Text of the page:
US 5860999 A
A stent, which has an easier and better bendability and higher flexibility than known stents, has several meander paths (2,2a,2b,2c) successively arranged in the axial direction (A) and extending over its circumference (U), and between axially facing areas (3,3a,3'a,3b), interconnected by connecting areas (4,4a,4b,4c), of the meander paths (2,2a,2b,2c) in the circumferential direction (U) there are at least two facing, non-interconnected areas (3,3a,3'a,3b) of each meander path (2,2a,2b,2c)
1. A stent comprising a hollow, elongated body having a longitudinal axis of symmetry, said body being formed of a material having material areas and gaps between them so that after said stent is inserted into a lumen of an organ said stent can keep the lumen open while permitting tissue to grow round the stent with said body material comprising a plurality of elongated meander paths arranged adjacent one another successively over the surface of said body, plural connecting parts extending between and connecting each two adjacent meander paths, said connecting parts being relatively short in length as compared to the width of each of the two associated elongated meander paths, and said connecting parts between each two adjacent meander paths being spaced from one another along the length of the adjacent, connected meander paths by at least two non-interconnected meanderings of each meander path.
2. The stent according to claim 1, wherein each of said meander paths includes legs connected with one another along their associated meander path by turns which form peaks of the meander path facing adjacent meander paths.
3. The stent according to claim 2, wherein said connecting parts are connected to peaks of said meander paths.
4. The stent according to claim 3, wherein peaks of adjacent meander paths are aligned with one another along the length of the elongated meander paths.
5. The stent according to claim 4, wherein said aligned peaks are oppositely directed peaks.
6. The stent according to claim 1, wherein said elongated meander paths extend over a circumference of said stent.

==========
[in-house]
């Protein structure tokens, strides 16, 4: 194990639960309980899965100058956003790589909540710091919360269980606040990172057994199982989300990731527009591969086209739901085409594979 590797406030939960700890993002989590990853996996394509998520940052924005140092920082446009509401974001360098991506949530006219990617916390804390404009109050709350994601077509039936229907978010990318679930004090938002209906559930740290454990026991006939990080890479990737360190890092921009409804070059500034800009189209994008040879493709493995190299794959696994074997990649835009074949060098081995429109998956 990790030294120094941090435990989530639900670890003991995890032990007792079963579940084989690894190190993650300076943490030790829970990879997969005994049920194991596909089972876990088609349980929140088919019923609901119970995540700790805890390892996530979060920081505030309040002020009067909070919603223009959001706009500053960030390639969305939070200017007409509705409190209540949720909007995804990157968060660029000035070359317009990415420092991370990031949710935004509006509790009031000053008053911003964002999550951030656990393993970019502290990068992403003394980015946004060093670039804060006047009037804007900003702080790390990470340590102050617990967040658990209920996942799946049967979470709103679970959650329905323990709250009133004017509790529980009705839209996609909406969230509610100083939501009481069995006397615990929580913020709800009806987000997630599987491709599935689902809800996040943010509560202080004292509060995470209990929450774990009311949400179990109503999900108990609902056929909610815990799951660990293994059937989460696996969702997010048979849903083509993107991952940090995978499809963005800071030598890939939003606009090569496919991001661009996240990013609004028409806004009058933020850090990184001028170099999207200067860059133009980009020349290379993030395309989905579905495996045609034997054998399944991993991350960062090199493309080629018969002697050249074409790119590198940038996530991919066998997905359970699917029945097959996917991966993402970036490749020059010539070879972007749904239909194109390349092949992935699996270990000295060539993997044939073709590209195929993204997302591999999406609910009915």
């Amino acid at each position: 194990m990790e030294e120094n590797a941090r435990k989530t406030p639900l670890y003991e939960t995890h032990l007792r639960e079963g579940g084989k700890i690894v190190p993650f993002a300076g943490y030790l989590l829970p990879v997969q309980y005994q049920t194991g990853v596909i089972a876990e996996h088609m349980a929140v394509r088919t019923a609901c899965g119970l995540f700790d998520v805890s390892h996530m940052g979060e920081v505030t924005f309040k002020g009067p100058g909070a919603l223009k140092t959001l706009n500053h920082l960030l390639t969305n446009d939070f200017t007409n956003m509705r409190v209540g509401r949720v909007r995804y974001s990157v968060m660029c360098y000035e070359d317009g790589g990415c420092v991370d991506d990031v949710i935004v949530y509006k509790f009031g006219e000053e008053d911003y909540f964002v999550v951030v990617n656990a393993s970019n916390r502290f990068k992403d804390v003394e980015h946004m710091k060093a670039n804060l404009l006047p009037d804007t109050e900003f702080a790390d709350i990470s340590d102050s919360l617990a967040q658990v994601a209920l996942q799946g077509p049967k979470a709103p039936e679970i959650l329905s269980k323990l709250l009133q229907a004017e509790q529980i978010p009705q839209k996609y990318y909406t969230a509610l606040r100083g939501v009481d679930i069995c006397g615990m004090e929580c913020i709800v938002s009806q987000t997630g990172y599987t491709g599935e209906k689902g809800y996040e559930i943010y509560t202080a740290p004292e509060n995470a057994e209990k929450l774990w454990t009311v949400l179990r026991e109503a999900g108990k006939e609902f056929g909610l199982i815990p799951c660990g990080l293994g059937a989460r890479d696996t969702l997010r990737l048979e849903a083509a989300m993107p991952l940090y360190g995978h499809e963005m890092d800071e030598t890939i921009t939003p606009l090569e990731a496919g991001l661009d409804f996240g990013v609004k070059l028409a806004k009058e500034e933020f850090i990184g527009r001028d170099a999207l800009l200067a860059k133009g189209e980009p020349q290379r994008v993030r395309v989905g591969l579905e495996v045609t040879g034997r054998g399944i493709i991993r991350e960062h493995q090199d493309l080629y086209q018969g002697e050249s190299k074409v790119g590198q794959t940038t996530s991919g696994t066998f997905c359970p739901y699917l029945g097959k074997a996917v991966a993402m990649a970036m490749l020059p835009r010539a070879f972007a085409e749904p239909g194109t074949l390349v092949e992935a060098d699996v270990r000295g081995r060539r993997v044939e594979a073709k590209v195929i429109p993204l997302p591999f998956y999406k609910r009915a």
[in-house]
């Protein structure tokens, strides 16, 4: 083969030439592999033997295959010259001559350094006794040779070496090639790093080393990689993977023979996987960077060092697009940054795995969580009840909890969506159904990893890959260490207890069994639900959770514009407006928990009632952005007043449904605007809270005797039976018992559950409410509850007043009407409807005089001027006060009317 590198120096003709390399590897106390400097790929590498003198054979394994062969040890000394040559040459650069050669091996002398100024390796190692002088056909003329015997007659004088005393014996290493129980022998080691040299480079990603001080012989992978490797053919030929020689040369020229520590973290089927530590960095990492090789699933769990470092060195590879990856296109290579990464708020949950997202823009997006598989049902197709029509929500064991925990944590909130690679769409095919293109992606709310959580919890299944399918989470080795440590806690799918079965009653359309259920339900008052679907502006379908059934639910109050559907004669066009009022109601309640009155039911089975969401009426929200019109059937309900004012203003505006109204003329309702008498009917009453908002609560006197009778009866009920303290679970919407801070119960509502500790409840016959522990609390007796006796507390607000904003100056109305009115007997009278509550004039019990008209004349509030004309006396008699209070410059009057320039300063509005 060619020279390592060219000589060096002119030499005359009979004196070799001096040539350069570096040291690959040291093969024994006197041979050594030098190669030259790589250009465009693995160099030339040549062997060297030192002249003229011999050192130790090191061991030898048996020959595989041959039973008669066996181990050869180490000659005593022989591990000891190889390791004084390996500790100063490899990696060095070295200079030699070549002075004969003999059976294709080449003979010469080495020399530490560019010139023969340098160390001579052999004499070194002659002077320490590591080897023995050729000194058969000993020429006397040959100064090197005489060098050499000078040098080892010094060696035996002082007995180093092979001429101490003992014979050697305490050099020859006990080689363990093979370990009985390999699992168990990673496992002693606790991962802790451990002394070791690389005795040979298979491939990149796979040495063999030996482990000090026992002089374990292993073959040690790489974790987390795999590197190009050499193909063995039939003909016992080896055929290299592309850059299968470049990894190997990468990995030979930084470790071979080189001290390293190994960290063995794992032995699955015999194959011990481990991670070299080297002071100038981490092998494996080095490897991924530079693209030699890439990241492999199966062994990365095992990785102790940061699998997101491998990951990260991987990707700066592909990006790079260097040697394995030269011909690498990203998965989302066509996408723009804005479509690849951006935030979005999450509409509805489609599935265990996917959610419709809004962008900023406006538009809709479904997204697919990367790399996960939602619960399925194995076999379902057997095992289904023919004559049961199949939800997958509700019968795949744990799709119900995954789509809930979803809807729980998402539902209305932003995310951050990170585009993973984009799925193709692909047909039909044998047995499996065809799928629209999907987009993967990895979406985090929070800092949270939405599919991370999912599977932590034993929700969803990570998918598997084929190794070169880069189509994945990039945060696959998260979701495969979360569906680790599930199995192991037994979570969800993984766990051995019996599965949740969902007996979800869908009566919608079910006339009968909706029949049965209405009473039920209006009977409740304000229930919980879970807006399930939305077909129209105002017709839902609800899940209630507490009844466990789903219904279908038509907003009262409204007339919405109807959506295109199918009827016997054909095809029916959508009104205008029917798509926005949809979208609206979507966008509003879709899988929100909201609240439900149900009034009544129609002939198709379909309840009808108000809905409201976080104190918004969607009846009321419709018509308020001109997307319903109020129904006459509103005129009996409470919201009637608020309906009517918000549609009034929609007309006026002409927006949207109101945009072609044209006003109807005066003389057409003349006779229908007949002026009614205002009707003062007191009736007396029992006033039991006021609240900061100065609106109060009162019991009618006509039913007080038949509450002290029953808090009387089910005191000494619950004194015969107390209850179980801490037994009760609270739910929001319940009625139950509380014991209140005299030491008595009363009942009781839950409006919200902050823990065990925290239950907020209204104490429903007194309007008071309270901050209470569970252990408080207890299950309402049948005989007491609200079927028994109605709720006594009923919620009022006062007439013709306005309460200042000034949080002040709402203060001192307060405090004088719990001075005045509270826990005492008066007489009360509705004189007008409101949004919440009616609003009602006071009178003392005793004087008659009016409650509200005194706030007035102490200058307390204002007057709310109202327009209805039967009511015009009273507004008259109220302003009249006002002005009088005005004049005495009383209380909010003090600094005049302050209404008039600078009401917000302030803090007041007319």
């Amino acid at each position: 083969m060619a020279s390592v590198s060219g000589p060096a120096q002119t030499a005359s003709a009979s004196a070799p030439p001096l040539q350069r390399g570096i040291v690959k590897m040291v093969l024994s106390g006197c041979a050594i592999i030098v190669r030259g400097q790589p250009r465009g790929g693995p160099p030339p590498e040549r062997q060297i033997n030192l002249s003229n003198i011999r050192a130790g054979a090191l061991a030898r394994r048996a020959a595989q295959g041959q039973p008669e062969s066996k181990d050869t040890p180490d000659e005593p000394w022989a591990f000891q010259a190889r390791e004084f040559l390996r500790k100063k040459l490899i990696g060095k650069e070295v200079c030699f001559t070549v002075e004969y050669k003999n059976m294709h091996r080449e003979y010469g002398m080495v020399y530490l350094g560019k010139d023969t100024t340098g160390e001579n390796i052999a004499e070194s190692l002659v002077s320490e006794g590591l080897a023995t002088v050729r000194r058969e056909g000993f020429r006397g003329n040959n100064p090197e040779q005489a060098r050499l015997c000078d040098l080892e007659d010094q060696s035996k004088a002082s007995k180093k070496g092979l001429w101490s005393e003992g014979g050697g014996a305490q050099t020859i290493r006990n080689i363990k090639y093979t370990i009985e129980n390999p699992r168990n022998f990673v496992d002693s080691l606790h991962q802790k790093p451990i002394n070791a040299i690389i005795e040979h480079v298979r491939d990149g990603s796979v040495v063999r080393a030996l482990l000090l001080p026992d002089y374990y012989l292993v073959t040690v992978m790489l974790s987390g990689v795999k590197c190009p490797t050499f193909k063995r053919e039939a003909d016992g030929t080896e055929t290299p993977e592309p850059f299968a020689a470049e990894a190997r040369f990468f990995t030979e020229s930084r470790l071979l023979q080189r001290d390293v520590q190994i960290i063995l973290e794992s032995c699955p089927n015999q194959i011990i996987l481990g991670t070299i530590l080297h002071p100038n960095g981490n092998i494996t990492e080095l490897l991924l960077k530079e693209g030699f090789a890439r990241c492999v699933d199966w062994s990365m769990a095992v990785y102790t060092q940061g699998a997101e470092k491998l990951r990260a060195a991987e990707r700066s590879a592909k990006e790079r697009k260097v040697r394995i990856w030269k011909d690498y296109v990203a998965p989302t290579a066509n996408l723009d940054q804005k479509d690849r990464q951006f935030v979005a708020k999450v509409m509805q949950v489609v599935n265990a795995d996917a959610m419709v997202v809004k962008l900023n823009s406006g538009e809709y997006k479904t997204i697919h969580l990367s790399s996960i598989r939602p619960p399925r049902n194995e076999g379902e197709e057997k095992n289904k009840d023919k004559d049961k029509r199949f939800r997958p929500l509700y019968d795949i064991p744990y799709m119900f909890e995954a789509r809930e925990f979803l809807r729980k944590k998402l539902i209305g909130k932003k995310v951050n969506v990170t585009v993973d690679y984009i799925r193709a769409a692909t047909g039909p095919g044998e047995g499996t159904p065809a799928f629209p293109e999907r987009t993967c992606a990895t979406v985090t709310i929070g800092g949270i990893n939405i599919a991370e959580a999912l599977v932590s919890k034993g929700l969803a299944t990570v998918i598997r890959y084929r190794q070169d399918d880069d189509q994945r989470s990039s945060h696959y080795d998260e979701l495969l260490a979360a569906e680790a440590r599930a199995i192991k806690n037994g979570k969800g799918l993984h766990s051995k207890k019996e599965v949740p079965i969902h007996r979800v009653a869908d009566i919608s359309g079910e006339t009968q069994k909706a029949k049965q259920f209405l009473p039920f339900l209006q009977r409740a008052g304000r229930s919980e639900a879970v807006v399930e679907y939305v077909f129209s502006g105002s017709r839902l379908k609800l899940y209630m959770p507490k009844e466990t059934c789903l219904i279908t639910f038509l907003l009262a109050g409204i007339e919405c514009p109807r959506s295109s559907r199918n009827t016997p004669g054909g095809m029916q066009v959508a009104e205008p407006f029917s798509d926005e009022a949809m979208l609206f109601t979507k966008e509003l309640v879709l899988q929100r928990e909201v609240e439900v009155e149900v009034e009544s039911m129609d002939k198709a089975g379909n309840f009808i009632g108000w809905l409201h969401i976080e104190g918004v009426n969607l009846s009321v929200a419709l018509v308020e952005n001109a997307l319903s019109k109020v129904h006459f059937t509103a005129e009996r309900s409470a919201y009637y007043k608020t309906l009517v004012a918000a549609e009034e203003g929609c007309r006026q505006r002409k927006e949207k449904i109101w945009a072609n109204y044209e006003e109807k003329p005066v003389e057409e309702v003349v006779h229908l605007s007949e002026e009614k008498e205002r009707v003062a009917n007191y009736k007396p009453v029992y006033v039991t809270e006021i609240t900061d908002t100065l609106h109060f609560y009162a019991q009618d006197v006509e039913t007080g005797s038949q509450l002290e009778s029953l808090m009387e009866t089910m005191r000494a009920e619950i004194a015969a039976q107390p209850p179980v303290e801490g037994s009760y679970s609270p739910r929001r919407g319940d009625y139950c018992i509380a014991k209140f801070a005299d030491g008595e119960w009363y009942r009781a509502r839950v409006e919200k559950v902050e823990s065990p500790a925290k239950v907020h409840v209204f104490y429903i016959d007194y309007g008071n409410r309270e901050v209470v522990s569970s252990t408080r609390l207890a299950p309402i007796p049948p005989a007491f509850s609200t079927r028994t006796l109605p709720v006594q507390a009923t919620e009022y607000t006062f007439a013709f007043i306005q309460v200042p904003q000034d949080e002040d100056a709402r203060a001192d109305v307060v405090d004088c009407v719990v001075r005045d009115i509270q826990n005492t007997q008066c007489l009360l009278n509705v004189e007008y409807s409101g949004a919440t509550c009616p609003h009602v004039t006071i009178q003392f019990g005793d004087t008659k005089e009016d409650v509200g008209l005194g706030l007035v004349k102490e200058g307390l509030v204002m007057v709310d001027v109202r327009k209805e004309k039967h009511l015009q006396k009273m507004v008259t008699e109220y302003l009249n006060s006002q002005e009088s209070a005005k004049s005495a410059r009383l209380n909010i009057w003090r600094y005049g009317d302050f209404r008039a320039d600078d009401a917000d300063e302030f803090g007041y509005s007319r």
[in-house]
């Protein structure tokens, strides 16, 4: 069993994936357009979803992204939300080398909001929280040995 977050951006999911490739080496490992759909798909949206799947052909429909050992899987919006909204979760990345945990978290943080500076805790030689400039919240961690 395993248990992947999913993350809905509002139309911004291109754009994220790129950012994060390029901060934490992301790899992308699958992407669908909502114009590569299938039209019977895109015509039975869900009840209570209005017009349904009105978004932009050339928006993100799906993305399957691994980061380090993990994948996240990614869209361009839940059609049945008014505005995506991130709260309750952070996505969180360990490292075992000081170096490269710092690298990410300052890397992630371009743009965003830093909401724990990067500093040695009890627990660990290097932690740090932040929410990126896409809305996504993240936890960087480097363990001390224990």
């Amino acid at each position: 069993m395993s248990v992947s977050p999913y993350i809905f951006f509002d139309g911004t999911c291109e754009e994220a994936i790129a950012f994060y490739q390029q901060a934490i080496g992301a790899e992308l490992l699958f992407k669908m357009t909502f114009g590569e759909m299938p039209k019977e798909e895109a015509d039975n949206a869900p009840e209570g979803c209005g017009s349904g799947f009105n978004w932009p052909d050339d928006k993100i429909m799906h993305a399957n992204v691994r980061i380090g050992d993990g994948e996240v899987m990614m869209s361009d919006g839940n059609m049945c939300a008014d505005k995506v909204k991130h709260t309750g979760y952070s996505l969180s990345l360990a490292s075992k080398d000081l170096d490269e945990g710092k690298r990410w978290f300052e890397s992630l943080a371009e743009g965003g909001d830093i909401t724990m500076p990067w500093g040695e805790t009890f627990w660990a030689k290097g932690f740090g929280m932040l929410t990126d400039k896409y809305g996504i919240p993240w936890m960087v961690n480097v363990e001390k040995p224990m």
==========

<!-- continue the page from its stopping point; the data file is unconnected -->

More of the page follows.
7. The stent according to claim 1, wherein said stent has a cross-sectionally, substantially circular contour and a high bending flexibility such that when it is bent at right angles to its longitudinal axis the stent does not lose its cross-sectionally, substantially circular contour.
8. The stent according to claim 7, wherein said hollow, elongated body is cylindrical.
9. The stent according to claim 1, wherein said hollow, elongated body is cylindrical.
10. The stent according to claim 1, wherein said body material is a memory alloy.
11. A method of keeping open a lumen of an organ comprising providing a stent having a hollow, elongated body with a longitudinal axis of symmetry and inserting said stent into said lumen of said organ to keep the lumen open, wherein said stent body is formed of a material having material areas and gaps between them so that after said stent is inserted into said lumen said stent can keep the lumen open while permitting tissue to grow round the stent with said body material comprising a plurality of elongated meander paths arranged adjacent one another successively over the surface of said body, plural connecting parts extending between and connecting each two adjacent meander paths, said connecting parts being relative short in length as compared to the width of each of the two associated elongated meander paths, and said connecting parts between each two adjacent meander paths being spaced from one another along the length of the adjacent, connected meander paths by at least two non-interconnected meanderings of each meander path whereby said stent has a relatively high bending flexibility such that when it is bent at right angles to its longitudinal axis the stent does not have its cross-sectional contour deformed.
12. The method according to claim 11, wherein said inserting includes expanding the stent when inserted into the lumen to widen the lumen.
13. The method according to claim 12, wherein said body material is a memory alloy such that said stent expands to widen said lumen after its temperature is raised to a predetermined ambient temperature, which is below the temperature of the organ.
In the represented embodiment the stent 1 according to the invention has a cylindrical shape, the outer contour of the stent being indicated by broken lines S in FIG. 2.
In place of a cylindrical design the stent 1 can also have a conical, biconical, frustum-shaped or other contour. It always has an axis of symmetry A, which determines the axial direction. The circumferential direction is indicated by the arrow U.
As can in particular be gathered from FIGS. 2 and 3, the stent 1 according to the invention comprises a number of meander paths 2, 2a, 2b succeeding one another in the axial direction A. In the circumferential direction the meander paths 2, 2a, 2b are arranged in such a way that in each case facing, adjacent peak areas 3, 3a or 3'a, 3b of in each case juxtaposed meander paths 2, 2a, 2b are axially aligned.